Some of the most innovative and challenging scientific research in human history is now underway in the Pahrump Hills, but not the ones 60 miles west of Las Vegas. These Pahrump Hills are at the base of a mountain in the bottom of a crater on the planet Mars.
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U.S. government researchers working with divers and sonar equipment have located the wrecks of what they dubbed “forgotten ghost ships” in waters just outside San Francisco’s Golden Gate strait.
It was a calm morning in Antarctica’s remote Ross Sea when Capt. John Bennett and his crew hauled up a creature with tentacles like fire hoses and eyes like dinner plates from a mile below the surface.
Scientists announced on Thursday the discovery in Moroccan desert cliffs of new fossil remains of Spinosaurus aegyptiacus, a 50-foot (15-meter) long, seven-ton African monster that breaks the mold for how a dinosaur predator looked and behaved.
Researchers have produced digital maps of what’s beneath Stonehenge, using ground-penetrating radar, high-resolution magnetometers and other techniques to peer deep into the soil beneath the famous stone circle.
The word “big” does not do justice to a massive, long-necked dinosaur that shook the Earth in Argentina about 77 million years ago.
Pilots and flight attendants may be at an increased risk of developing the most deadly form of skin cancer, suggests a new analysis.
A Maine lobsterman says he and his 14-year-old daughter caught a one-in-two-million crustacean: a blue lobster.
The beloved assistants to the hit Discovery series “Mythbusters” Kari Byron, Tory Belleci and Grant Imahara are leaving the show, according to E! Online.
Star gazing in Las Vegas isn’t limited to seeing celebrities on the Strip prancing around in their finest outfits. The College of Southern Nevada’s Planetarium and Observatory offers patrons a more astronomical experience.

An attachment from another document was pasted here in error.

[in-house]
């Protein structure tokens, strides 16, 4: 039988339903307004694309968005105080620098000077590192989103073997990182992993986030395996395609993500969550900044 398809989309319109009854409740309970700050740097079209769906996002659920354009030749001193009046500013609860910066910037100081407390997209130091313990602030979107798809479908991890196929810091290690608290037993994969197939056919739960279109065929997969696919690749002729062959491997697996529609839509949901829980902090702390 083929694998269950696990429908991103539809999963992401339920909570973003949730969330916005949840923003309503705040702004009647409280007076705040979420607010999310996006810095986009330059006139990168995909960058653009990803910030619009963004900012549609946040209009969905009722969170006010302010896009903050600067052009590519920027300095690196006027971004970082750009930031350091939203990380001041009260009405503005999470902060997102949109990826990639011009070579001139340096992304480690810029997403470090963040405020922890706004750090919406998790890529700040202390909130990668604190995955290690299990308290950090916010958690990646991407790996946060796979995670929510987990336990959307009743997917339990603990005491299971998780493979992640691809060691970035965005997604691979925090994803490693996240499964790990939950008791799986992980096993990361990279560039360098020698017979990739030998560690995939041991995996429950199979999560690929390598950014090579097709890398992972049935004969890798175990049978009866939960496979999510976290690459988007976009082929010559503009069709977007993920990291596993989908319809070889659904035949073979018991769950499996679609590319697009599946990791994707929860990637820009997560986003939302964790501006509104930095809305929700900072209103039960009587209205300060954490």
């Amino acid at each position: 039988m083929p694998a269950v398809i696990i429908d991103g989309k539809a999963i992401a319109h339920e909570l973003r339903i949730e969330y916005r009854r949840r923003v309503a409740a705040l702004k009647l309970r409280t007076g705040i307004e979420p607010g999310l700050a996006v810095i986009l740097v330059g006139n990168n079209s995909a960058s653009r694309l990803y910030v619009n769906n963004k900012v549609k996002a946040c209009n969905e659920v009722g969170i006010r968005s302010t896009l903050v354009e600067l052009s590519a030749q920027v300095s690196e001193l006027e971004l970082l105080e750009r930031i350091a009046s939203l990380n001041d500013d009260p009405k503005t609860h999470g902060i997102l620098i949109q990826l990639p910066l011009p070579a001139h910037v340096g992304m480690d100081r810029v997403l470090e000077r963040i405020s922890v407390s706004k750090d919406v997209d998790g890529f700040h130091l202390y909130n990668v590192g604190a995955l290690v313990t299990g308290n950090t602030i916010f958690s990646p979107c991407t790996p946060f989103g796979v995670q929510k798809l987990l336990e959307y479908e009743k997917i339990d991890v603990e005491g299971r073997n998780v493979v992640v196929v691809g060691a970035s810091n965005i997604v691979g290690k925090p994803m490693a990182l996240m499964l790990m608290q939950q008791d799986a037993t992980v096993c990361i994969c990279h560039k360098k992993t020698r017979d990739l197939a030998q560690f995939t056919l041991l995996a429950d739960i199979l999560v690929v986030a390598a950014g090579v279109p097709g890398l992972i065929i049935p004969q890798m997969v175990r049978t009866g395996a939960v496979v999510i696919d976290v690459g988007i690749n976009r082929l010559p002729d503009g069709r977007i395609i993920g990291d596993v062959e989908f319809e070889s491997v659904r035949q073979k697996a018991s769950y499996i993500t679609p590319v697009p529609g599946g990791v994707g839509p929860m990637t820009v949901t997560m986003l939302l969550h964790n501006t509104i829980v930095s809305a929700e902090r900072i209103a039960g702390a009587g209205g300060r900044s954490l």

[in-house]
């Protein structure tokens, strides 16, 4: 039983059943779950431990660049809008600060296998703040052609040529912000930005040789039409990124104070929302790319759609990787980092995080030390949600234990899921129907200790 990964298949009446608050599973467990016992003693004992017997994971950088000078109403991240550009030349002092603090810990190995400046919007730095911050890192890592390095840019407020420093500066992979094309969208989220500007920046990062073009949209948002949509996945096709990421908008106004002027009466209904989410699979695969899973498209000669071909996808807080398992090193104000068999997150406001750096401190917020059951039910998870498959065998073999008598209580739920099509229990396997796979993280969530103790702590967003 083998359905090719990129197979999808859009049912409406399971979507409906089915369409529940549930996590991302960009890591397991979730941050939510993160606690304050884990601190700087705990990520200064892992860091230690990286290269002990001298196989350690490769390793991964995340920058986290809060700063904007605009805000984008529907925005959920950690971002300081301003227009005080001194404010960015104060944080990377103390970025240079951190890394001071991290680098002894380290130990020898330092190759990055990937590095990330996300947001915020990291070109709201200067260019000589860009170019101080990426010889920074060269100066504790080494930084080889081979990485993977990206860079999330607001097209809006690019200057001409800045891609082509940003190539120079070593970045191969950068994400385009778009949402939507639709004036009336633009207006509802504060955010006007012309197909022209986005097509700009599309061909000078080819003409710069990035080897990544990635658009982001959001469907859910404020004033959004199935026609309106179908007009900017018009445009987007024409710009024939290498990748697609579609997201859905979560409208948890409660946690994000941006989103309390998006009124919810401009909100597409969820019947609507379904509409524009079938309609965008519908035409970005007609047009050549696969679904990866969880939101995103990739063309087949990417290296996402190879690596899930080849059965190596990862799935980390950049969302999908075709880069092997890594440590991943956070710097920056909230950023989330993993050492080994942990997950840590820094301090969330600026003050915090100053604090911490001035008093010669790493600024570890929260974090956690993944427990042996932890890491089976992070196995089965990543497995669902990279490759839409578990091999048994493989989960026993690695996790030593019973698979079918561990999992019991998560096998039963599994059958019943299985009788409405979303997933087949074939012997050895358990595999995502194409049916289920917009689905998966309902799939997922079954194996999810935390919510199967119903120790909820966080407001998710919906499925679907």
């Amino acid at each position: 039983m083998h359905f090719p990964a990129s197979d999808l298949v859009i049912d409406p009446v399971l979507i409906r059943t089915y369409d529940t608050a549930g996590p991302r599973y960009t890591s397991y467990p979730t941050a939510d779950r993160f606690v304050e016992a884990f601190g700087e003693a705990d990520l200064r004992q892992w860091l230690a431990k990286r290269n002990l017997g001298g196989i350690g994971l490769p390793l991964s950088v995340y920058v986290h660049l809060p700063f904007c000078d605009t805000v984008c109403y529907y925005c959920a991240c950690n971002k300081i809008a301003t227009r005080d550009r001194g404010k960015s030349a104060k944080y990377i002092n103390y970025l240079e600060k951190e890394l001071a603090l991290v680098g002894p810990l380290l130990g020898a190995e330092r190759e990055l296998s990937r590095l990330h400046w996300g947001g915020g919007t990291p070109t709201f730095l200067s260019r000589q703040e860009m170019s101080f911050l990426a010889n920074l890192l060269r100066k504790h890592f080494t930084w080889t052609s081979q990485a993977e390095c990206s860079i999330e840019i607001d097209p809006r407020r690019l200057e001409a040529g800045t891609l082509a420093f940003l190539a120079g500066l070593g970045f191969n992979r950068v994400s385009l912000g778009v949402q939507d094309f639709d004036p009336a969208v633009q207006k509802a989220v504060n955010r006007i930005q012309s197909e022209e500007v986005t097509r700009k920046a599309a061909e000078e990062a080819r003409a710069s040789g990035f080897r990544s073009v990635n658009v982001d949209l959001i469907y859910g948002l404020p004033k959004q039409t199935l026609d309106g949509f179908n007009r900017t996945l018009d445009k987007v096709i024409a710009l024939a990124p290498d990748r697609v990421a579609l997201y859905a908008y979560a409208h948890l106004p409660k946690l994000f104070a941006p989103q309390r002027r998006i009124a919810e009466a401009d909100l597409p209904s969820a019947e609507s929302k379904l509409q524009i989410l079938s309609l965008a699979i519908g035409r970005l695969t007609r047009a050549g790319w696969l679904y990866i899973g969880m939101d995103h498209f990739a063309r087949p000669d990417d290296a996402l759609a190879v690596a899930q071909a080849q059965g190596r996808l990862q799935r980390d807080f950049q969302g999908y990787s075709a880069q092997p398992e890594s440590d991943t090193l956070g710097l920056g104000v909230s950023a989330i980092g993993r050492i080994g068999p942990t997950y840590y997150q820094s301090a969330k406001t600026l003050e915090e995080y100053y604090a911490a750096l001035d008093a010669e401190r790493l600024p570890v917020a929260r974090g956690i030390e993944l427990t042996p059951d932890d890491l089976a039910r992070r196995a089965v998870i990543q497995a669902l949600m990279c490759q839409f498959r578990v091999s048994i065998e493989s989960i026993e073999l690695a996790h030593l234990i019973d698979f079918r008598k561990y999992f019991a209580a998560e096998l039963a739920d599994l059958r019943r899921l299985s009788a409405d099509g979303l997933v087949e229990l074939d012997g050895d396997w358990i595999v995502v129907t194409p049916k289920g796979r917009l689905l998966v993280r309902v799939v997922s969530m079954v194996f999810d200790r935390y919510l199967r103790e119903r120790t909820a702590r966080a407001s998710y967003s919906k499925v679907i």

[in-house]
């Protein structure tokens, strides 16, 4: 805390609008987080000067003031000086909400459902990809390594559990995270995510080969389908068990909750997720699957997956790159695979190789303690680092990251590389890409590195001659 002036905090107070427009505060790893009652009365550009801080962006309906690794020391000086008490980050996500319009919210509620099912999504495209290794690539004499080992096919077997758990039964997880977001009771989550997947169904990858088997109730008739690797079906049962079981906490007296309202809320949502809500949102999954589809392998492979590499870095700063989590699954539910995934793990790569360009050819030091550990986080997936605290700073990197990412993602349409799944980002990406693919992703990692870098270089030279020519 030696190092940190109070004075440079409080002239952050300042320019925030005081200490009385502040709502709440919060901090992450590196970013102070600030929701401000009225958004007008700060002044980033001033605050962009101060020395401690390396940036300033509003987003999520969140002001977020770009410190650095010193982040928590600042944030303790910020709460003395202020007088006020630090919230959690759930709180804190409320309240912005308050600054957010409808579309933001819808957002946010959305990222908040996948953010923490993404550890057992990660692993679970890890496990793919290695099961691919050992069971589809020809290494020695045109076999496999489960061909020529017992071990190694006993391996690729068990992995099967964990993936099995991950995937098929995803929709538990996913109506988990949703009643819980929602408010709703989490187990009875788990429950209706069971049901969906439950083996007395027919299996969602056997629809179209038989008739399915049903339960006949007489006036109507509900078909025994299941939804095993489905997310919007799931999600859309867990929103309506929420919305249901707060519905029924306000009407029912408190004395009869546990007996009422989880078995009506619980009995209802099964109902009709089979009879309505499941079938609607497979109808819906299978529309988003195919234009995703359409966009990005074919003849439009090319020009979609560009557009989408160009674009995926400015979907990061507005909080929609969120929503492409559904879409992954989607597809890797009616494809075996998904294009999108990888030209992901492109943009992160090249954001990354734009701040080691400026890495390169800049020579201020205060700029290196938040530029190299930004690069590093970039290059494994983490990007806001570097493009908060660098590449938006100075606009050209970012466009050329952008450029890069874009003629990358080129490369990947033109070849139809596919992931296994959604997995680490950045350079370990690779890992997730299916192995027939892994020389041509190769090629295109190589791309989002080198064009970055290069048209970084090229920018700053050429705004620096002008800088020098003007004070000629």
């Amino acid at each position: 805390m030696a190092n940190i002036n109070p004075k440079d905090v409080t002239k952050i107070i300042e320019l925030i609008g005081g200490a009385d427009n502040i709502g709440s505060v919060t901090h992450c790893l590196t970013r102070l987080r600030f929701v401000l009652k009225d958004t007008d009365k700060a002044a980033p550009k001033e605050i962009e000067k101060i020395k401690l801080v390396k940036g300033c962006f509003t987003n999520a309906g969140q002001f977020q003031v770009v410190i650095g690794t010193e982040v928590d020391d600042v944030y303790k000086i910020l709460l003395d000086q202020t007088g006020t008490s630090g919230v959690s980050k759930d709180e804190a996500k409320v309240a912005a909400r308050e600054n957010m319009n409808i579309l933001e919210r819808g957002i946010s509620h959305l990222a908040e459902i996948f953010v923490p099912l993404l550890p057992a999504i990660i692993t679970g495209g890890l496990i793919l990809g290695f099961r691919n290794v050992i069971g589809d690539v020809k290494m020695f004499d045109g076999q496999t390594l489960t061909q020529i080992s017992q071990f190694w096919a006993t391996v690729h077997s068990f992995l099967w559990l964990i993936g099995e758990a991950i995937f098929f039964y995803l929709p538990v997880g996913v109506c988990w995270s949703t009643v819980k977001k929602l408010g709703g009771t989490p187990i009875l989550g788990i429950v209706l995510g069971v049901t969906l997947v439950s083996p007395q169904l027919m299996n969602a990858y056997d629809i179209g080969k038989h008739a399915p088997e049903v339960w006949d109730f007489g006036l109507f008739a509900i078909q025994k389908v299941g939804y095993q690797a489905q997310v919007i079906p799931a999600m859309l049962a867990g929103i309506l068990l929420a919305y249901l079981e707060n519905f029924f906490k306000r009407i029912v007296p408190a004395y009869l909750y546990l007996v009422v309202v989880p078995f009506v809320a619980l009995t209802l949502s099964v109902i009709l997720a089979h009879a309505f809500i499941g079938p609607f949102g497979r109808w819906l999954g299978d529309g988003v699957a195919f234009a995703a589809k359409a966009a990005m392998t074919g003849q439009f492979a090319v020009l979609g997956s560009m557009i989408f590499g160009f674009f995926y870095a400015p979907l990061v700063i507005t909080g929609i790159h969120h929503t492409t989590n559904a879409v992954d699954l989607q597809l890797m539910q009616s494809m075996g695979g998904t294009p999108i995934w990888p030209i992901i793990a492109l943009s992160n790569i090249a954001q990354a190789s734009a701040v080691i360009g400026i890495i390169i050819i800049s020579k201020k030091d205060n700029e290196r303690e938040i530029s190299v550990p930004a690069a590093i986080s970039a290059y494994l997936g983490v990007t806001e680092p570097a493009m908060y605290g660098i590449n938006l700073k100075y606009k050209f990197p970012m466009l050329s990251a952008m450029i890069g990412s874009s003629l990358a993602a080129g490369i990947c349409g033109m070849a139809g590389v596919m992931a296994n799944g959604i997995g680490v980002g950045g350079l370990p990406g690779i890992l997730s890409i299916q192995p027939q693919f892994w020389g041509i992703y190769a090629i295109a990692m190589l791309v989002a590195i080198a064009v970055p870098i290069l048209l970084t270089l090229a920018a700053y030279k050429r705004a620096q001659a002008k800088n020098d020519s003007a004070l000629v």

Efforts to protect the newly endangered Mount Charleston blue butterfly could spoil plans to expand portions of Las Vegas Ski & Snowboard Resort and open its slopes to mountain bikers during the offseason.
Three hundred miles from the glare of Las Vegas, Great Basin National Park is hard at work on plans to capitalize on its famously dark nights by playing host to a permanent research telescope.
Workers at a solar plant in the Mojave Desert have a name for birds that fly through the plant’s concentrated sun rays — “streamers,” for the smoke plume that comes from birds that ignite in midair.
A man who was having little luck catching salmon decided to look for fossils over the weekend and found a wooly mammoth tusk in the same Alaska location where his mother found one 22 years ago.
After a journey of 4 billion miles, Europe’s unmanned Rosetta probe reached its destination Wednesday, a milestone in mankind’s first attempt to land a spacecraft on a comet.
When Norwegian explorer Roald Amundsen and his team reached the South Pole on Dec. 14, 1911, they had every reason to believe they were in a place untouched by mankind.
Students and teachers across South Carolina will be able to peer into space and view images of the sun, moon and stars using a remotely controlled telescope set up at a new observatory opening next month at the State Museum.
On the last day of STEM Camp, the plan was to use solar power to activate the Hydrocars the class had just finished making. But there was a slight glitch in the system.
It is Earth’s most abundant mineral, but it didn’t even have a name until a pair of researchers from UNLV and the California Institute of Technology gave it one last month.
Mayflies have begun emerging from the Mississippi River in swarms that show up on radar like thunderstorms, coat roads and leave behind slimy messes. They’ve already been blamed for at least one car crash this week in Wisconsin.
For the past four months, a team of researchers have been living in a mockup Mars habitat on a Hawaiian volcano practicing isolated living on the Red Planet.
For the first time in three decades, scientists are about to revisit one of North America’s most remarkable troves of ancient fossils: the bones of tens of thousands of animals piled at least 30 feet deep at the bottom of a sinkhole-type cave.
The globe is on a hot streak, setting a heat record in June. That’s after the world broke a record in May. Last month’s average global temperature was 61.2 degrees, which is 1.3 degrees higher than the 20th century average.